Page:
Four Outdoor Recreational Activities For The Blind Or Visually Impaired

Labor Day is many people’s last opportunity to have some outdoor fun. School is starting, summer vacation is over, and routines are switching back to what we consider our “regular schedule.” But the long weekend holiday provides a final chance for enjoying summer activities before the weather finally changes to fall.

If you are blind, or visually impaired, people may think that you don’t prefer to navigate activities that take place in the vast expanse of nature. Or even the smaller expanse of your yard. That’s why we’ve put together a list of four outdoor recreational activities for the blind or visually impaired. You can share it with your party-planning friends, or use it for your own reference.

Riding A Tandem Bike

“You’ll look sweet upon the seat of a bicycle built for two!”  Tandem bikes allow you to enjoy the recreational benefits of biking while having a navigational guide. Pedaling can provide exercise, but if you have physical limitations, you can also choose to allow the other biker to do most of the propulsion.

Tandem biking is also a good opportunity for socialization. You can enjoy the company of just the person you are riding with, or you can invite a group of friends to join you.

Tandem bikes are available online and at many bike shops and sporting goods stores. They can be as basic or as fancy as you like. If you don’t already own one, you may want to consider making the investment. Or, if you just want to enjoy an afternoon ride over a holiday, check with local stores to see if they have a bike rental program.

Yoga

For a more solitary, peaceful outdoor activity, you may enjoy yoga. Yoga strengthens muscles, improves balance, and helps you practice concentration. Yoga can be done indoors or outdoors, but when the weather is nice, an outdoor session will allow you to experience the soothing sounds and feelings of nature.

And while yoga is often used as a solitary relaxation exercise, if you are in the mood, you could join a group for outdoor yoga, or invite friends to come over and have a yoga session in your yard or at a local park.

Some people are experienced at yoga and able to use a traditional yoga mat, but another good option for the blind or visually impaired is a braille and tactile yoga mat. The Yoga Mat for the Visually Impaired is three dimensional. It has raised and depressed features, called “stations,” that are strategically placed to indicate where the user’s hands, feet, or head should be placed. These stations cover positions for all 24 of the basic yoga poses.

Five-A-Side Soccer

When the weather is nice, a pick-up game of soccer in your yard or local park can be fun.  It’s a great activity to do while waiting for the food to grill during your long-weekend holiday get-together. While you could just kick the ball around, using the five-a-side model gives you a more organized way to play with a smaller group of friends.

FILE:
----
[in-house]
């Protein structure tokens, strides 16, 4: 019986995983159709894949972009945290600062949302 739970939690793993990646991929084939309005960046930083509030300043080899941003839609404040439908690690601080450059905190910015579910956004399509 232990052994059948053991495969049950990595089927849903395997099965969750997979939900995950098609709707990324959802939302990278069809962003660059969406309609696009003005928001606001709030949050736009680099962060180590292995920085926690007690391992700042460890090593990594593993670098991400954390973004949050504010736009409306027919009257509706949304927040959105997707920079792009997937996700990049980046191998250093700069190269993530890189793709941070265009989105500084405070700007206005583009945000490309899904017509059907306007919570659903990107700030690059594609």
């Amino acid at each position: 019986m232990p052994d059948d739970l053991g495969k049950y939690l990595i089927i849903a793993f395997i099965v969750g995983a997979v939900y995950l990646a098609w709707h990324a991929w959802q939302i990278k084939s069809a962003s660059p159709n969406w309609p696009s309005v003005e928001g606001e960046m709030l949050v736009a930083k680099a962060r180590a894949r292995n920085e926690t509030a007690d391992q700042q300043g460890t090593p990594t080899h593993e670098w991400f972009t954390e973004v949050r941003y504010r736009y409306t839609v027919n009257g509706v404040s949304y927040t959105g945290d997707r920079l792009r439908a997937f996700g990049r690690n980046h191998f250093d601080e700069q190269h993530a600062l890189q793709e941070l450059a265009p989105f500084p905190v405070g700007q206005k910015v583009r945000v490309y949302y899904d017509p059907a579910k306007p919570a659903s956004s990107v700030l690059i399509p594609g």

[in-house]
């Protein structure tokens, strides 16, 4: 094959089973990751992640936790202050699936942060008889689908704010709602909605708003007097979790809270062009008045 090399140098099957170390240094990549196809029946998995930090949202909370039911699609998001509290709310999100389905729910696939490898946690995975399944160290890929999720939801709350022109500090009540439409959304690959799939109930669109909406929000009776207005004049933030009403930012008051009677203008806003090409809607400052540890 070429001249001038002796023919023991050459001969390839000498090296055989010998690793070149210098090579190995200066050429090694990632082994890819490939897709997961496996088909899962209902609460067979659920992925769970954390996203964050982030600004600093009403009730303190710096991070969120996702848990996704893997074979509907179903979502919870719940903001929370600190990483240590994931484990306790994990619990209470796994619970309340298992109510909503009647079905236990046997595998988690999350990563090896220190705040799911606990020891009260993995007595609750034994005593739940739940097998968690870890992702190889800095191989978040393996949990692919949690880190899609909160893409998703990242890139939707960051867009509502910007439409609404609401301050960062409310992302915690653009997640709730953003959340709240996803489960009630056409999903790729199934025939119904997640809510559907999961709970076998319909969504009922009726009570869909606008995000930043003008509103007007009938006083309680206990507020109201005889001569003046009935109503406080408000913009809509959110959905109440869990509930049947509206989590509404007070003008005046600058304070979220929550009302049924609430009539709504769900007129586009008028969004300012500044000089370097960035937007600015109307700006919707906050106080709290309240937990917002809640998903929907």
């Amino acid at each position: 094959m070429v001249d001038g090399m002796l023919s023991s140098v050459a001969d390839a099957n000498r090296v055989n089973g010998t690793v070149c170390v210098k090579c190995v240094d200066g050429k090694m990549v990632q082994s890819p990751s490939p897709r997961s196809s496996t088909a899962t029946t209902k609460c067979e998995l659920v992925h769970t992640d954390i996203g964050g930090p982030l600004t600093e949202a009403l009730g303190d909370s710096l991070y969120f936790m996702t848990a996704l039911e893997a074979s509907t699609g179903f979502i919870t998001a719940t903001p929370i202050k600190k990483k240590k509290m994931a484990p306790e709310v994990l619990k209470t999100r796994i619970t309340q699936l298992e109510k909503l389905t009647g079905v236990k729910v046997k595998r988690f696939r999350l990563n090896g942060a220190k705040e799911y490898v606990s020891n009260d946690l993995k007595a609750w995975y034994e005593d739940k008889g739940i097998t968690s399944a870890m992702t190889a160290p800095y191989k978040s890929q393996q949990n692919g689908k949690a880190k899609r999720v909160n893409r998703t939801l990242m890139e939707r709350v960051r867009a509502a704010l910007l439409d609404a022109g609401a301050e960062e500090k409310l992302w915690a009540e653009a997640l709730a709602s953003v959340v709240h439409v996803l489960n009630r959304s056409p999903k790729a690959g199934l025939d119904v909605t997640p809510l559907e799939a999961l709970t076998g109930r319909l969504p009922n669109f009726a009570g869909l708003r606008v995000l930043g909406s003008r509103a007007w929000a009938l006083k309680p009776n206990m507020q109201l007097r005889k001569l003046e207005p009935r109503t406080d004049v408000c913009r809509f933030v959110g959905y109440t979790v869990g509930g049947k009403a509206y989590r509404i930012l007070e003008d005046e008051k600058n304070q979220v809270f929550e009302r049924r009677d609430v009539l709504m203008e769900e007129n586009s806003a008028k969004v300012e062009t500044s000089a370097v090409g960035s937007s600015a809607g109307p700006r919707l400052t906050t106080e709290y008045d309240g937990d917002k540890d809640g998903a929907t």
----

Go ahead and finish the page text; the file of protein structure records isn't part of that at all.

In five-a-side, there are four outfield players and a goalkeeper. The rules are flexible because it’s often played informally, and you can adapt your rules to the environment and any special needs. Goals are smaller than in traditional soccer, and game duration is shorter, so you won’t miss dinner to finish out your match. When playing while visually impaired, blindfolds are used to make sure that no one of the players has a visual advantage over the others.

Industry-standard soccer balls with bells are available that allow everyone to know where the ball is whenever it’s in motion. Exactly the same size and weight as a pro ball, these regulation soccer balls provide a consistent soccer experience for everyone, no matter their soccer background or physical abilities.

Basketball

Basketball is an almost seasonless sport. If you grew up with a goal in your driveway, or down the street from a local park, you know that kids will play it in the sweltering heat, or with snow banks piled ‘round. Basketball keeps you in almost constant motion and is one of the most popular Paralympic sports. And basketball has been adapted for the visually impaired through the use of buzzers and bells.

When playing an adapted game of bell basketball, it’s best to limit the court size. That makes bell basketball very suitable for driveway or cul-de-sac games. Ground passes work best for passing the ball, because it gives the passer more control over the ball, and the sound of the bounce gives an auditory clue to the receiver.

You can quickly turn any basketball hoop into and adapted one by using a bell basketball kit. The kit includes a regulation-sized basketball with internal bells. It also has a goal locator (buzzer) that can be placed on the basket, and an extra bell that can be positioned on the net to ring whenever the ball goes through it. You can use the kit on your own personal hoop, or pack it up to bring to your next get-together.

We hope you have the chance to spend time outdoors with your friends and family before that last bit of summer fades. If some of these ideas for recreation were new to you, and you didn’t have the specialized equipment necessary, don’t worry. Prepare ahead for next year and gather the supplies you need to make your next warm-weather holiday an even more enjoyable one.

Photo by Ben White on Unsplash

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